The characteristics of soil texture are based on an abundant database of the agricultural and forest soils. The character of the texture of the upper soil horizons is assessed. The colour scale represents the classes of texture, and the raster distinguishes the individual classes of stoniness (in mountain ranges) or graveliness in the river alluvia. Soils with at least 10 % of area representation of rock basement are classified as very rocky. Very rocky soils are mostly rankers to Lithosols in the mountain areas of Slovakia. Medium stony are Cambisols to rankers on the crystalline rocks and volcanic complexes. The relatively heaviest soils are to be found in the Vychodoslovenska nizina Lowland, the lightest soils occur in the Zahorska nizina Lowland with prevalence of soils on aeolian sands. (authors)

221

Mathematical simulation of soil cloddiness  

Directory of Open Access Journals (Sweden)

Full Text Available A theoretical model was developed to predict soil clod size distribution attained after tillage so that it can be taken as initial state of soil for following erosion processes. The model was developed previously for rocks. The model predicts soil fragmentation resulting from multiple crack formation due to statistically uniform stresses. Peculiarities inherent to soils in view of their plastic properties are discussed. Comparison between calculated results and published experimental data demonstrates a satisfactory agreement.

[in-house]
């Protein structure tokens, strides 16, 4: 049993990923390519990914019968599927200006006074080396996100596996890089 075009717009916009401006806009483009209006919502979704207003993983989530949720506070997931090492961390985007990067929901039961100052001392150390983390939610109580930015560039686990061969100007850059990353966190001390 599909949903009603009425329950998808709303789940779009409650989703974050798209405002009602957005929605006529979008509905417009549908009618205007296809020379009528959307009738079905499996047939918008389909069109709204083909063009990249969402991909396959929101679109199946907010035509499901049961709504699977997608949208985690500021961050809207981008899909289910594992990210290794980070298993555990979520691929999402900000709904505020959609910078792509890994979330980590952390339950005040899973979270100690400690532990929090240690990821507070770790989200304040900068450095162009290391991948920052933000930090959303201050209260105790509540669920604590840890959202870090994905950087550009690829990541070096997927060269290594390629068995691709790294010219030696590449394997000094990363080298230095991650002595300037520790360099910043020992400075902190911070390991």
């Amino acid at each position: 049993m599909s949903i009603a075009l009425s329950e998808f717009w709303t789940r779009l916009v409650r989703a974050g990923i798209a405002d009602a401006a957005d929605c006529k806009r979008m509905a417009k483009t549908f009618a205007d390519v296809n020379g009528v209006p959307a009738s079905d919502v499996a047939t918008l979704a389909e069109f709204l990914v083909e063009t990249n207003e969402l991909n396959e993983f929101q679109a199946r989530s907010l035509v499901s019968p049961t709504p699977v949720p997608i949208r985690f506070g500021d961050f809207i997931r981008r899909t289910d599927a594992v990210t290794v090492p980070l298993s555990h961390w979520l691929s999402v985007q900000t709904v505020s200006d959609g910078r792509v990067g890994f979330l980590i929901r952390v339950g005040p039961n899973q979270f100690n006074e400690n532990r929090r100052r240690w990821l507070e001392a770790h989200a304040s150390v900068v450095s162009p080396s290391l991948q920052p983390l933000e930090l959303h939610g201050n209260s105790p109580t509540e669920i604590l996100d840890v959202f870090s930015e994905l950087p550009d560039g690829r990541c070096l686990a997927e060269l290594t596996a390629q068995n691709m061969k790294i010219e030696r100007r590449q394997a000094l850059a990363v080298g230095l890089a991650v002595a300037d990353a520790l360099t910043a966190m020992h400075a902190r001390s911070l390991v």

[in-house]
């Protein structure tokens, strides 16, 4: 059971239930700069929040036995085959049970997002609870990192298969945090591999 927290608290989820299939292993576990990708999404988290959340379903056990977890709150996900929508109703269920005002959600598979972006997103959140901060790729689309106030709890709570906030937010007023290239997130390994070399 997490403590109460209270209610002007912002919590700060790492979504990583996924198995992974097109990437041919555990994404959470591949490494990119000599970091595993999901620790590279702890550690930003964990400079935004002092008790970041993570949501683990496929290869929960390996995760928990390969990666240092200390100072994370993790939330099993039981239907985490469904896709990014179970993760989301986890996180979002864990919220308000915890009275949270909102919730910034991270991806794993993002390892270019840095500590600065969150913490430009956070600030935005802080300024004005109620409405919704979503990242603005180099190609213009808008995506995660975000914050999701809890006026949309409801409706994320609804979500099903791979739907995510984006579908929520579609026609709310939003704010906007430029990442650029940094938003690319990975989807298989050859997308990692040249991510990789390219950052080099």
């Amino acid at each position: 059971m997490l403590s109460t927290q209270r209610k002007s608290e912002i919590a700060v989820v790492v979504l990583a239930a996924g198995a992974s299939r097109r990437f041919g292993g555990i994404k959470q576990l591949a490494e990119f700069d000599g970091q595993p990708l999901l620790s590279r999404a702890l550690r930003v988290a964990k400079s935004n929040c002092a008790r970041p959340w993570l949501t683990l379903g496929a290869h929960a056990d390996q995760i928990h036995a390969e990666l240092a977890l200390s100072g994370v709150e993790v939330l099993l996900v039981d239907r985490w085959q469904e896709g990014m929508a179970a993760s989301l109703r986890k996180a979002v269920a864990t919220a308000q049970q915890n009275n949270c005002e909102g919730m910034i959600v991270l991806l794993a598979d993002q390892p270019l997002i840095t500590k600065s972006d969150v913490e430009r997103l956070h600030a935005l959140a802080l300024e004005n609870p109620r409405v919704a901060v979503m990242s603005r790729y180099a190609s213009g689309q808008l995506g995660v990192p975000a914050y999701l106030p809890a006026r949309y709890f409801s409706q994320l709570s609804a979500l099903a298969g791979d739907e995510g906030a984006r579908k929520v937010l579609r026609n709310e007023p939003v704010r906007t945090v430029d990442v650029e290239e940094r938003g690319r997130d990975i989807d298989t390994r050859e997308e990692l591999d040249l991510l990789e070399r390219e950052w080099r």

V.Y.Chertkov

1995-09-01

222

Soil health in agricultural systems  

OpenAIRE

Soil health is presented as an integrative property that reflects the capacity of soil to respond to agricultural intervention, so that it continues to support both the agricultural production and the provision of other ecosystem services. The major challenge within sustainable soil management is to conserve ecosystem service delivery while optimizing agricultural yields. It is proposed that soil health is dependent on the maintenance of four major functions: carbon transformations; nutrient ...

Kibblewhite, M. G.; Ritz, K.; Swift, M. J.

2007-01-01